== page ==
Background: Nurses’ working conditions are important for their well-being at work and for their ability to provide patients with safe care. Self-efficacy can influence employees’ behaviour at work. Therefore, it is valuable to study self-efficacy levels to medical asepsis in relation to working conditions.
Objective: To investigate the relationship between nurses assessed self-efficacy levels to medical asepsis in care situations and structural empowerment, work engagement and work-related stress.
Methods: A cross-sectional study with a correlational design was conducted. A total of 417 registered nurses and licensed practical nurses at surgical and orthopaedic units responded to a questionnaire containing: the Infection Prevention Appraisal Scale, the Conditions of Work Effectiveness Questionnaire-II, Utrecht Work Engagement Scale-9 and the Health & Safety Executive Management Standards Indicator Tool. Correlational analyses and group comparisons were performed.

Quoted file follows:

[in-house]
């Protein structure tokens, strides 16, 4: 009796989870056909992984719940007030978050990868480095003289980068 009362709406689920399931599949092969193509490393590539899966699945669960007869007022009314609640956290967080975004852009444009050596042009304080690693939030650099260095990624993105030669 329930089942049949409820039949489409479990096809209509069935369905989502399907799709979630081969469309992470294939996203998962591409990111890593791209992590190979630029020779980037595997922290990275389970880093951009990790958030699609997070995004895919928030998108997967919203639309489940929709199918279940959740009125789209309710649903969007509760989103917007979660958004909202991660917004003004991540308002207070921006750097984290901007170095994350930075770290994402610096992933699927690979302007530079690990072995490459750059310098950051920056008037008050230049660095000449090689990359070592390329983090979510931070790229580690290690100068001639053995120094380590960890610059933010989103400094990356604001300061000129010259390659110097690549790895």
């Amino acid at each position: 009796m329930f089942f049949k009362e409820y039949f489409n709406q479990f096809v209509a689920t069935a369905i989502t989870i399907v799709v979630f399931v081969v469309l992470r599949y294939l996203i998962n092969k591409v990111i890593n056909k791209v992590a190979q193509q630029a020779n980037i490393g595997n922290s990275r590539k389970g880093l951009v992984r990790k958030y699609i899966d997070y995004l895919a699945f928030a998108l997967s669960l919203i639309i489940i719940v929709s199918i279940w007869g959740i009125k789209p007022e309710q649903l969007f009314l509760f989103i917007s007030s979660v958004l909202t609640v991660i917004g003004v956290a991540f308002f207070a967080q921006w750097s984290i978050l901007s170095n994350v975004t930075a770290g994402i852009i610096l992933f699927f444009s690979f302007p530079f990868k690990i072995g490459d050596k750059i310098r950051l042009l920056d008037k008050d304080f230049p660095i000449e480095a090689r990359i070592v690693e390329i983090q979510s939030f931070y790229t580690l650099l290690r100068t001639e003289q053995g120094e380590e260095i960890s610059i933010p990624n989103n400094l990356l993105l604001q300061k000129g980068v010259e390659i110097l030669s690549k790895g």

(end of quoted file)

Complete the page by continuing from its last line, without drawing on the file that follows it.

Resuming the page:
Results: The nurses rated high levels of self-efficacy to medical asepsis in care situations. The correlational analyses revealed that correlation coefficients between structural empowerment, work engagement, work-related stress and self-efficacy to medical asepsis were 0.254-0.268. Significant differences in self-efficacy were found in the grouped working conditions.
Conclusions: This study revealed that nurses rated high self-efficacy levels to medical asepsis and, to some extent, this seemed related to structural empowerment, work engagement and work-related stress. This valuable knowledge could enable improvements at the managerial and organisational levels, benefiting both nurses and patients in the long run.Reference:
Arvidsson L, Skytt B, Lindberg M, Lindberg M. Nurses’ assessed self-efficacy levels to medical asepsis and their relation to structural empowerment, work engagement and work-related stress. Work. 2022 Oct 25. doi: 10.3233/WOR-211305. Epub ahead of print. PMID: 36314182.